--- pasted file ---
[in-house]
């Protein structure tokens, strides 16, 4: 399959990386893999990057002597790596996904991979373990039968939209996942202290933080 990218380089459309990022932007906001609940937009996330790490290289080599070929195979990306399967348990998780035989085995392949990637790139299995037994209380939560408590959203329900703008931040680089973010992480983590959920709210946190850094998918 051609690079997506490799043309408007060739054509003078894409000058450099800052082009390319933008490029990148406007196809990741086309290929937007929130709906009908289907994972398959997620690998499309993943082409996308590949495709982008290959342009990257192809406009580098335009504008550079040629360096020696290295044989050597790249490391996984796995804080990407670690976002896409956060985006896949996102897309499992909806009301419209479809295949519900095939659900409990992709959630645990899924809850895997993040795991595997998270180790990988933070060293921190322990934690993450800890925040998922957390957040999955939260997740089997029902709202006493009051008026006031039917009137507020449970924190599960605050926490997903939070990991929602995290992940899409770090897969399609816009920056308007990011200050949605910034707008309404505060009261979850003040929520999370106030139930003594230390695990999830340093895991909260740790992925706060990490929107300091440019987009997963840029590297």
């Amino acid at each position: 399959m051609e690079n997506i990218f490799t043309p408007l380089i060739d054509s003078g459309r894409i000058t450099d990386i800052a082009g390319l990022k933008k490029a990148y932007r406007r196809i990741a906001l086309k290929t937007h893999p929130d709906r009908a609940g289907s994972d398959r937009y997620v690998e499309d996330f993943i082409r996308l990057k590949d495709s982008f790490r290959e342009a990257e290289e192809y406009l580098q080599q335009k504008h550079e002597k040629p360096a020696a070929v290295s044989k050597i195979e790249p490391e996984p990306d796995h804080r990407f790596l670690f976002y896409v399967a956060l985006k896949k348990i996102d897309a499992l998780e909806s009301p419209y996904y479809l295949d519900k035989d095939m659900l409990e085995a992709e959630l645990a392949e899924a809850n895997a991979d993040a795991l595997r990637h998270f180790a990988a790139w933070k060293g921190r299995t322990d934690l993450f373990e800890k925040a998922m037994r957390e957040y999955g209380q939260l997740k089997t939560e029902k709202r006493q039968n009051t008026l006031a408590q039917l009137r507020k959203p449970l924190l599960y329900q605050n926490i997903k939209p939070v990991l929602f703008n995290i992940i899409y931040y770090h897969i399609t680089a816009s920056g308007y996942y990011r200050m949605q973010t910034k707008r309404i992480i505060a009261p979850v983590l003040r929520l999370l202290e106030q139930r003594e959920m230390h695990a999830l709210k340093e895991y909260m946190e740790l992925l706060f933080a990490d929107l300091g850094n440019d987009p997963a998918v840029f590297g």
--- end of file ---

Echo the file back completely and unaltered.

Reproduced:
[in-house]
């Protein structure tokens, strides 16, 4: 399959990386893999990057002597790596996904991979373990039968939209996942202290933080 990218380089459309990022932007906001609940937009996330790490290289080599070929195979990306399967348990998780035989085995392949990637790139299995037994209380939560408590959203329900703008931040680089973010992480983590959920709210946190850094998918 051609690079997506490799043309408007060739054509003078894409000058450099800052082009390319933008490029990148406007196809990741086309290929937007929130709906009908289907994972398959997620690998499309993943082409996308590949495709982008290959342009990257192809406009580098335009504008550079040629360096020696290295044989050597790249490391996984796995804080990407670690976002896409956060985006896949996102897309499992909806009301419209479809295949519900095939659900409990992709959630645990899924809850895997993040795991595997998270180790990988933070060293921190322990934690993450800890925040998922957390957040999955939260997740089997029902709202006493009051008026006031039917009137507020449970924190599960605050926490997903939070990991929602995290992940899409770090897969399609816009920056308007990011200050949605910034707008309404505060009261979850003040929520999370106030139930003594230390695990999830340093895991909260740790992925706060990490929107300091440019987009997963840029590297």
């Amino acid at each position: 399959m051609e690079n997506i990218f490799t043309p408007l380089i060739d054509s003078g459309r894409i000058t450099d990386i800052a082009g390319l990022k933008k490029a990148y932007r406007r196809i990741a906001l086309k290929t937007h893999p929130d709906r009908a609940g289907s994972d398959r937009y997620v690998e499309d996330f993943i082409r996308l990057k590949d495709s982008f790490r290959e342009a990257e290289e192809y406009l580098q080599q335009k504008h550079e002597k040629p360096a020696a070929v290295s044989k050597i195979e790249p490391e996984p990306d796995h804080r990407f790596l670690f976002y896409v399967a956060l985006k896949k348990i996102d897309a499992l998780e909806s009301p419209y996904y479809l295949d519900k035989d095939m659900l409990e085995a992709e959630l645990a392949e899924a809850n895997a991979d993040a795991l595997r990637h998270f180790a990988a790139w933070k060293g921190r299995t322990d934690l993450f373990e800890k925040a998922m037994r957390e957040y999955g209380q939260l997740k089997t939560e029902k709202r006493q039968n009051t008026l006031a408590q039917l009137r507020k959203p449970l924190l599960y329900q605050n926490i997903k939209p939070v990991l929602f703008n995290i992940i899409y931040y770090h897969i399609t680089a816009s920056g308007y996942y990011r200050m949605q973010t910034k707008r309404i992480i505060a009261p979850v983590l003040r929520l999370l202290e106030q139930r003594e959920m230390h695990a999830l709210k340093e895991y909260m946190e740790l992925l706060f933080a990490d929107l300091g850094n440019d987009p997963a998918v840029f590297g």